On if he aspires to become an NFL Head Coach in the future:

“Yeah, I have aspirations to be a head coach at some point, but honestly, my sole focus right now is getting this core unit and these specialists going. I am excited for this opportunity. I cannot wait. I am so excited to be back in Cleveland and have this opportunity. I can’t express it enough.”


Ventrone interjects as 850 ESPN analyst Tony Grossi begins to ask a question:

“Tony, I think I texted you a little while back when you came out with that No. 1-99 and you rated everybody on the best player to wear the jersey number with the Browns. I was No. 41 so thank you. I am sure there have not been a lot of great No. 41s in the organization obviously if you had me chosen there (laughter).”


On his philosophy for using fun or gimmick plays on special teams:

“Look, those types of plays come about whenever the scheme, the personnel and the opportunity arises. Depending on what the other team is doing, those opportunities come about. If you are playing a team that is disciplined and is more sound in the looks that they are giving you, then you are probably not going to have those opportunities, if they arise. Obviously, we are always looking to impact the game in some way, shape or form. If anything like that were to come about, obviously we would be willing to do something along those lines. I feel like when you are searching to get those, they are probably not going to come about. They have to really present themselves based on personnel, scheme and unsound football to a degree.”


On his involvement in discussions ahead of free agency and the draft:

“I feel like that is one of the strongest things I bring as a football coach and as a former player is my ability to evaluate talent. I feel like I have done a good job in my history both in New England and Indianapolis of not just at the highest level within the draft but undrafted players. I have been able to identify those types of players and develop them into All-Pros in Indianapolis in (Colts WR) Ashton Dulin and (49ers S) George Odum. I am excited about bringing what I feel like is a good eye for the football game here. I have already had conversations with (Executive Vice President, Football Operations and General Manager) Andrew (Berry) and his staff. I am excited about that process, as well.”


On why he loves Cleveland so much:

“It is a blue-collar town. It is a blue-collar town that loves football and that is passionate about football. I was here from ‘09-’12, and we didn’t have a lot of successful seasons. We were very good on special teams back then, may I note. Even back then, we didn’t win a lot of football games, but you could just tell that this town just loves football. For me to be back around that… I am from Pittsburgh. I can’t wait to play them twice a year. I loved playing against them as a player. I can’t wait to coach against that team. I am just so excited to be back in a football town that wants to win.”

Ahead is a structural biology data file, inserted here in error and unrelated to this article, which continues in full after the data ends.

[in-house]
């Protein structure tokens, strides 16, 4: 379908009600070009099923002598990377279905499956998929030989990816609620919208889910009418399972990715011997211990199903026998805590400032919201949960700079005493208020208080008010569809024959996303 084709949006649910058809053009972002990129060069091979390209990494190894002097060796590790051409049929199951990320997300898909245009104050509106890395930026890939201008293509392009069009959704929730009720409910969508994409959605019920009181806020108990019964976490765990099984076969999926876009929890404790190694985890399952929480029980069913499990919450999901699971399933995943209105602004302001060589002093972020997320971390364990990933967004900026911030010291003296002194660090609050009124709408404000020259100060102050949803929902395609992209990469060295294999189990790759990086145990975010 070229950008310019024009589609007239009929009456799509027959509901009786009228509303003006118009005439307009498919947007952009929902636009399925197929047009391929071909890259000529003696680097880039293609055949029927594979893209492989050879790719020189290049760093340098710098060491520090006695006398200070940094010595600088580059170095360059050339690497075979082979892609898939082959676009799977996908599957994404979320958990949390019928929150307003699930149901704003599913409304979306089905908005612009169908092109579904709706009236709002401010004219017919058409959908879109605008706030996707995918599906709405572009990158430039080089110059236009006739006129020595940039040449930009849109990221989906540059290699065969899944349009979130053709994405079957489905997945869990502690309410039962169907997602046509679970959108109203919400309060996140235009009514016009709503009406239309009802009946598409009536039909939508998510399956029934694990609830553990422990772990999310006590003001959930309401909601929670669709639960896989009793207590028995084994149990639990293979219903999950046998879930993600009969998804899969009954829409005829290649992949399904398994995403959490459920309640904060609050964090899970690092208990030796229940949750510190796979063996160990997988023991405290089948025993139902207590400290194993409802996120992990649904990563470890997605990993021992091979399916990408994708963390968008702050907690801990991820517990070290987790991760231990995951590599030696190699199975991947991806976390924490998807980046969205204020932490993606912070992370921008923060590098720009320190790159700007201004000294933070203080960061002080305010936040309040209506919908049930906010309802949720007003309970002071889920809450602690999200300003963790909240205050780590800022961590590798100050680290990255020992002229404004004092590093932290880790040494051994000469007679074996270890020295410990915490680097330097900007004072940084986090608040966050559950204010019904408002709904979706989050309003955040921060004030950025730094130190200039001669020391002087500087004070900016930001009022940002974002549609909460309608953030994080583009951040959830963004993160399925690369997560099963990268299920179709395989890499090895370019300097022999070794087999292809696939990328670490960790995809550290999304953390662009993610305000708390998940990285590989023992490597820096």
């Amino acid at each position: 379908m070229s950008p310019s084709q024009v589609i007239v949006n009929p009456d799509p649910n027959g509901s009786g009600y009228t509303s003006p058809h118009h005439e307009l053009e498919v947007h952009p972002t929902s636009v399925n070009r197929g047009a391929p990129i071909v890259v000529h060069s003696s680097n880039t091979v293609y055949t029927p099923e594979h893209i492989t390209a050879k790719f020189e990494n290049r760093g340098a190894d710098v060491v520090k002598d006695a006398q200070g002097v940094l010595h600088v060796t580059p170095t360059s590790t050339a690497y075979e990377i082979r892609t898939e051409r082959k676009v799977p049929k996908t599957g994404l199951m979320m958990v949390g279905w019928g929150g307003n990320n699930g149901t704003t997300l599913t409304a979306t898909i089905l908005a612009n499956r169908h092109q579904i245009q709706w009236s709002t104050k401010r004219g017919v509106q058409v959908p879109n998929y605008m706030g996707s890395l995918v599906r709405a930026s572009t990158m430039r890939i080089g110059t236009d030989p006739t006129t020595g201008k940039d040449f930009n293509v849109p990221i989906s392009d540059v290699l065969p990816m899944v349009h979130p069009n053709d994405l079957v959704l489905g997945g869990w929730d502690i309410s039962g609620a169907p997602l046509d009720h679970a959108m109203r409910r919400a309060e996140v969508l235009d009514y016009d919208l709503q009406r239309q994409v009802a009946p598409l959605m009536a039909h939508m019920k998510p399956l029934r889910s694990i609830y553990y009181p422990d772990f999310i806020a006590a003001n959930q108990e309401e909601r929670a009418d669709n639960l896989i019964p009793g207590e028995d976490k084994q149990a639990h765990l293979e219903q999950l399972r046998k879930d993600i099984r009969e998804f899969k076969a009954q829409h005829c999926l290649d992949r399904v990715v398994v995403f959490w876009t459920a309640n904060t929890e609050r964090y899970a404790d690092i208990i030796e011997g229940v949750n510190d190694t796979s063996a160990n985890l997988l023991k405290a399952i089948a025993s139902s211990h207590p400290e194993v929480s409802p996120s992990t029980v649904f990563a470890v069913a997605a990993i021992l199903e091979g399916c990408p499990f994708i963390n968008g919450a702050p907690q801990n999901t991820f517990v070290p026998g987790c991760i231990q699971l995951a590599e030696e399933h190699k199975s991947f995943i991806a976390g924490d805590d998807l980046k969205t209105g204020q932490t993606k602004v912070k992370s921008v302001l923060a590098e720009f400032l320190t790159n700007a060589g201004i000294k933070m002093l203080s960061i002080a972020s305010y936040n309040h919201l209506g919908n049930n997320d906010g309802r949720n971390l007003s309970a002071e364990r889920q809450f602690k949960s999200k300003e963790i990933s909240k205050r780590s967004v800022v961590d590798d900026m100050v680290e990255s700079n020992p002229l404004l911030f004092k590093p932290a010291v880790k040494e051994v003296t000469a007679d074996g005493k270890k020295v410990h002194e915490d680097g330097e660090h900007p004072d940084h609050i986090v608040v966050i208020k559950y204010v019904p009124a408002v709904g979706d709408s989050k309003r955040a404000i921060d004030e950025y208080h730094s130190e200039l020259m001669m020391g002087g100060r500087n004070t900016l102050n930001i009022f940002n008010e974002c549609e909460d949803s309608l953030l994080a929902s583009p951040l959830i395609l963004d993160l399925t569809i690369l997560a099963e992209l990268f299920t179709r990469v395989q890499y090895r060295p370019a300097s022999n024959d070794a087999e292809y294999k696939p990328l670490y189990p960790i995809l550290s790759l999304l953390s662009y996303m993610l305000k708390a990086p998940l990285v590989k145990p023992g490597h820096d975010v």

On understanding how a big play on special teams can impact a game when playing with Browns Legends WR/KR/PR Josh Cribbs and K Phil Dawson and if he may have either of those two alumni speak with the special teams unit at some point:

“Both of those guys would be great resources to bring into our room and talk at some point. I actually touched base with Phil Dawson last year – we played at San Francisco – because he had kicked out there and put our kicker back then – it was (Michael) Badgley – in touch with him just to give him some insight on how the stadium was with the wind and things like that. I think that would be a good resource for Cade honestly to reach out to Phil at some point, which he probably has already.


“Just being able to impact the game is what we want to do. First, we are going to emphasize fundamentals and technique, and then those big plays will come. We are not going to reach for them.”


On RB Jerome Ford’s performance on special teams last season and potential in 2023:

“After watching the film from last year, I think there are a lot of good things out of Jerome. He has good speed. He has good vision. He runs aggressive and downhill. He had definitely a few productive returns as they did in the latter part of the season. I am excited about (WR) Donovan Peoples-Jones as a ball handler. (WR) Jakeem Grant (Sr.), we are hoping that he is back and healthy. (WR Jaelon) Darden, who they acquired later in the season last year form Tampa, is another good ball handler and returner. I am excited about the group I have to work with.”


On if he prefers to be called Bubba or Ray:

“I am not into the Ray mode anymore. Nobody really calls me Ray. Everyone calls me Bubba. My mom calls me Raymond.”


On the Browns not having a positive impact on games through special teams as regularly as desired last season and if improvement has to happen organically or if he can help make an immediate impact:

“My message to the team is going to be, ‘Look, if we are going to be a good unit top to bottom, we need contributions from everybody. Whether you are on the field goal block unit, the field goal unit or you are a starter that plays in one or two phases, everybody has to be willing to do their part. If everybody is willing to do their part and no one is going to balk at being on the field for a kicking play, then I think you have an opportunity. You need the buy in. That is what I am hoping that I can get out of everybody. I feel like I am pretty demanding of what I want. I am going to coach everybody the same. I will coach hard. I am going to coach the crap out of techniques and fundamentals, and ultimately, that is going to give us the results we want on the field.”